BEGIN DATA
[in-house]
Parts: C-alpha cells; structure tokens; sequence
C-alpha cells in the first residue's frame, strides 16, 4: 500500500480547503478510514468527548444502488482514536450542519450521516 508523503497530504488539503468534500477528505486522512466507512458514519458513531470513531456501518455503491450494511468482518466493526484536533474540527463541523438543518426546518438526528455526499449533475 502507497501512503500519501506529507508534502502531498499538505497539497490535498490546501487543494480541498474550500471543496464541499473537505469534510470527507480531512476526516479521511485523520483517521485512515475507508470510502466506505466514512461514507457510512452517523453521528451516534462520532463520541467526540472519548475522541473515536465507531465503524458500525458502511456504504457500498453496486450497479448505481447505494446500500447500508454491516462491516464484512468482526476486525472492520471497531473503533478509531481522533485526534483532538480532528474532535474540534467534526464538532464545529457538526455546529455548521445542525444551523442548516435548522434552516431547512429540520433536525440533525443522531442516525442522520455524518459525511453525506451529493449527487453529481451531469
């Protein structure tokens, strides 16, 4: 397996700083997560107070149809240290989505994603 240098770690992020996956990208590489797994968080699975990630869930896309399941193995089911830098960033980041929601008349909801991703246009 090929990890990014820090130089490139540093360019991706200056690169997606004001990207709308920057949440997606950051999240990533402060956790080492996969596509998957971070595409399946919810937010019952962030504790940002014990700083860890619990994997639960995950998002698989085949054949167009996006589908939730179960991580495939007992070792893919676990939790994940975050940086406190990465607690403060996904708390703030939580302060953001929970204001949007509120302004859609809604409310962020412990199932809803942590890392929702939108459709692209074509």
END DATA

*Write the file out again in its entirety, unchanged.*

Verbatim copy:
[in-house]
Parts: C-alpha cells; structure tokens; sequence
C-alpha cells in the first residue's frame, strides 16, 4: 500500500480547503478510514468527548444502488482514536450542519450521516 508523503497530504488539503468534500477528505486522512466507512458514519458513531470513531456501518455503491450494511468482518466493526484536533474540527463541523438543518426546518438526528455526499449533475 502507497501512503500519501506529507508534502502531498499538505497539497490535498490546501487543494480541498474550500471543496464541499473537505469534510470527507480531512476526516479521511485523520483517521485512515475507508470510502466506505466514512461514507457510512452517523453521528451516534462520532463520541467526540472519548475522541473515536465507531465503524458500525458502511456504504457500498453496486450497479448505481447505494446500500447500508454491516462491516464484512468482526476486525472492520471497531473503533478509531481522533485526534483532538480532528474532535474540534467534526464538532464545529457538526455546529455548521445542525444551523442548516435548522434552516431547512429540520433536525440533525443522531442516525442522520455524518459525511453525506451529493449527487453529481451531469
């Protein structure tokens, strides 16, 4: 397996700083997560107070149809240290989505994603 240098770690992020996956990208590489797994968080699975990630869930896309399941193995089911830098960033980041929601008349909801991703246009 090929990890990014820090130089490139540093360019991706200056690169997606004001990207709308920057949440997606950051999240990533402060956790080492996969596509998957971070595409399946919810937010019952962030504790940002014990700083860890619990994997639960995950998002698989085949054949167009996006589908939730179960991580495939007992070792893919676990939790994940975050940086406190990465607690403060996904708390703030939580302060953001929970204001949007509120302004859609809604409310962020412990199932809803942590890392929702939108459709692209074509």